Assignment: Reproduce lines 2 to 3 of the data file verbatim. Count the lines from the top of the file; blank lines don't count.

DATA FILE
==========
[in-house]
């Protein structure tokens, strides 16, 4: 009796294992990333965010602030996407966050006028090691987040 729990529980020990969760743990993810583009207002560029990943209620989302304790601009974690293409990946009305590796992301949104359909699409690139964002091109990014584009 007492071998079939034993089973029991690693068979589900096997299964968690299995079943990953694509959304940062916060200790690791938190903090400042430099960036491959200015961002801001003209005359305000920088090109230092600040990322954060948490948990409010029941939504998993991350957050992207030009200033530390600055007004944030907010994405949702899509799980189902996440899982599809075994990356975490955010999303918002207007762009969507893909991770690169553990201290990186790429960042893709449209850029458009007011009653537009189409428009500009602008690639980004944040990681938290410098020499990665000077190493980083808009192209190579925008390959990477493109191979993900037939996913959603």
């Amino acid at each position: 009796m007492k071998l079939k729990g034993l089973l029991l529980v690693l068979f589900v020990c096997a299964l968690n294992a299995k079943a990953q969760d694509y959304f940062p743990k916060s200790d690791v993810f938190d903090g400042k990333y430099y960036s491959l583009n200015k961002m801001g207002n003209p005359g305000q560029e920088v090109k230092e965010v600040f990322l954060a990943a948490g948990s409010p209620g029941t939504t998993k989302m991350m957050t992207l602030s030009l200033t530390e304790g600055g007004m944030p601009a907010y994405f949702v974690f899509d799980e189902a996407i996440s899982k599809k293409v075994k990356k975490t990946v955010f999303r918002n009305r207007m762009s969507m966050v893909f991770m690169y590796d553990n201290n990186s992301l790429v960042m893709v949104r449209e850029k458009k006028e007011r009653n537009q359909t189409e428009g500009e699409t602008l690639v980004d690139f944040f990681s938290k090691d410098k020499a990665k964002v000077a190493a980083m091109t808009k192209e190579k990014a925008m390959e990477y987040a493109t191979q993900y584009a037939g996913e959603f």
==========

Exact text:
């Protein structure tokens, strides 16, 4: 009796294992990333965010602030996407966050006028090691987040 729990529980020990969760743990993810583009207002560029990943209620989302304790601009974690293409990946009305590796992301949104359909699409690139964002091109990014584009 007492071998079939034993089973029991690693068979589900096997299964968690299995079943990953694509959304940062916060200790690791938190903090400042430099960036491959200015961002801001003209005359305000920088090109230092600040990322954060948490948990409010029941939504998993991350957050992207030009200033530390600055007004944030907010994405949702899509799980189902996440899982599809075994990356975490955010999303918002207007762009969507893909991770690169553990201290990186790429960042893709449209850029458009007011009653537009189409428009500009602008690639980004944040990681938290410098020499990665000077190493980083808009192209190579925008390959990477493109191979993900037939996913959603």
């Amino acid at each position: 009796m007492k071998l079939k729990g034993l089973l029991l529980v690693l068979f589900v020990c096997a299964l968690n294992a299995k079943a990953q969760d694509y959304f940062p743990k916060s200790d690791v993810f938190d903090g400042k990333y430099y960036s491959l583009n200015k961002m801001g207002n003209p005359g305000q560029e920088v090109k230092e965010v600040f990322l954060a990943a948490g948990s409010p209620g029941t939504t998993k989302m991350m957050t992207l602030s030009l200033t530390e304790g600055g007004m944030p601009a907010y994405f949702v974690f899509d799980e189902a996407i996440s899982k599809k293409v075994k990356k975490t990946v955010f999303r918002n009305r207007m762009s969507m966050v893909f991770m690169y590796d553990n201290n990186s992301l790429v960042m893709v949104r449209e850029k458009k006028e007011r009653n537009q359909t189409e428009g500009e699409t602008l690639v980004d690139f944040f990681s938290k090691d410098k020499a990665k964002v000077a190493a980083m091109t808009k192209e190579k990014a925008m390959e990477y987040a493109t191979q993900y584009a037939g996913e959603f």